The Necessary Indeterminacy of Self-determination: Politics, Law and Conflict in the Horn of Africa

53 Pages Posted: 15 Jul 2020

See all articles by Alex De Waal

Alex De Waal

Tufts University

Sarah Nouwen

University of Cambridge - Faculty of Law

Date Written: July 14, 2020

Abstract

This article forthcoming in the journal Nations and Nationalism frames a special collection on Nationalism and Self-determination in the Horn of Africa. It introduces the key concepts (the Horn of Africa, self-determination and nationalism), discusses the international law on self-determination and demonstrates how the praxis of self-determination in the Horn of Africa has contributed to normative developments. On the basis of five case studies (pertaining to Djibouti, Ethiopia, Eritrea, Somalia and Sudan/South Sudan) this framework article argues that nationalism and self-determination have had different meanings in the political cultures across the different countries of the Horn of Africa and across time. Rather than dismissing the concept of self-determination on account of its different meanings and understandings, we contend that such indeterminacy is unavoidable and should be welcomed. Nationalism is driven by historical circumstances that are contingent and often transitory. Self-determination claims based on such nationalism are equally contingent and transitory. When the principle of self-determination gets translated into concrete legal entitlements (for instance, a referendum on independence), it tends to solve one problem only by creating others. Instead, the pursuit and realization of self-determination require constant political processes. The papers in this collection highlight the challenges in giving effect to the principle of self-determination, including its subjugation to power politics. But they also show how the concept of self-determination does some important work in support of the emancipation of oppressed peoples: it provides a means to articulate the right to collective political agency. In this regard it is quite distinct, and more emancipatory, than other recent innovations in international norm-setting, such as the responsibility to protect (R2P), which depoliticize the specific situation and undermine the political agency of the suffering population.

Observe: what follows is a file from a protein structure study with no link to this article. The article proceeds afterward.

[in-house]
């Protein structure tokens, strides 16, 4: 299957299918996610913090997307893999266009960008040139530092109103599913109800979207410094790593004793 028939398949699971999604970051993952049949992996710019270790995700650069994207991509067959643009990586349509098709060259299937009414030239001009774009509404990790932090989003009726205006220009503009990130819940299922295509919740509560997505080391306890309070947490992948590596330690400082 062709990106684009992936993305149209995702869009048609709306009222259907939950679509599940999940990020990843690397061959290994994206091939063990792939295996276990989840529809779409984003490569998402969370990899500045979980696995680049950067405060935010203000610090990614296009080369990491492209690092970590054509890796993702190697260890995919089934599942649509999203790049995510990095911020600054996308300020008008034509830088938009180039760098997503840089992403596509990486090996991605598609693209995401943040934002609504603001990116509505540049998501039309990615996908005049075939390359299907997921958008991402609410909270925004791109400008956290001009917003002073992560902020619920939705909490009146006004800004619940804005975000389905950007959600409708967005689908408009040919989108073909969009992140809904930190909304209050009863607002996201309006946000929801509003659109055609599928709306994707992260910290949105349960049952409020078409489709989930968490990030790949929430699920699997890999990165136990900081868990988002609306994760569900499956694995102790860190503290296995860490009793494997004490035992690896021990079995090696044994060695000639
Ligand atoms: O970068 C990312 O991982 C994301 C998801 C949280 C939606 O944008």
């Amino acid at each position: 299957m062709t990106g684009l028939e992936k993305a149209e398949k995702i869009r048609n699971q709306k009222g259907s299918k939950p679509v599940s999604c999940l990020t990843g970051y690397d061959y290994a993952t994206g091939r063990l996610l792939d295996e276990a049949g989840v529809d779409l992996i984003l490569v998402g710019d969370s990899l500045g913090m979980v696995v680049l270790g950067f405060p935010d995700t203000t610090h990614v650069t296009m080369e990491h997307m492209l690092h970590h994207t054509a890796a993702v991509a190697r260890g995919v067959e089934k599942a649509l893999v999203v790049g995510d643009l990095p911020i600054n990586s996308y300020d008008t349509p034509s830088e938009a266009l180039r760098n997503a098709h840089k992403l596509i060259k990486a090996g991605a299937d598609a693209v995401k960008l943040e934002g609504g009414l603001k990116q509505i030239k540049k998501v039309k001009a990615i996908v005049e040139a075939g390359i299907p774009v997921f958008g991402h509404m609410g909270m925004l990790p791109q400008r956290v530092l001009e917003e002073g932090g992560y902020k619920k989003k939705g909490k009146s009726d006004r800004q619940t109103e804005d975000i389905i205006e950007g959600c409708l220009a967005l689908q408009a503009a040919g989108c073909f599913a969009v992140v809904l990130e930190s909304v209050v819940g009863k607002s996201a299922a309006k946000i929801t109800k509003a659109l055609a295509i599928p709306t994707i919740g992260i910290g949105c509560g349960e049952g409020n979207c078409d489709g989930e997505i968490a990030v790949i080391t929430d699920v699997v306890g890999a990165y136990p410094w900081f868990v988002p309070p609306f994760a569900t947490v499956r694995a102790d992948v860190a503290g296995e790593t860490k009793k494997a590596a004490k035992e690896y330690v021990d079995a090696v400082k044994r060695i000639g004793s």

Keywords: Horn of Africa; self-determination; secession, law; politics; conflict; R2P

Suggested Citation

De Waal, Alex and Nouwen, Sarah Maria Heiltjen, The Necessary Indeterminacy of Self-determination: Politics, Law and Conflict in the Horn of Africa (July 14, 2020). University of Cambridge Faculty of Law Research Paper No. 26/2020, Forthcoming, Nations and Nationalism, Available at SSRN: https://ssrn.com/abstract=3650938 or http://dx.doi.org/10.2139/ssrn.3650938

Alex De Waal

Tufts University ( email )

Medford, MA 02155
United States

Sarah Maria Heiltjen Nouwen (Contact Author)

University of Cambridge - Faculty of Law ( email )

10 West Road
Cambridge, CB3 9DZ
United Kingdom

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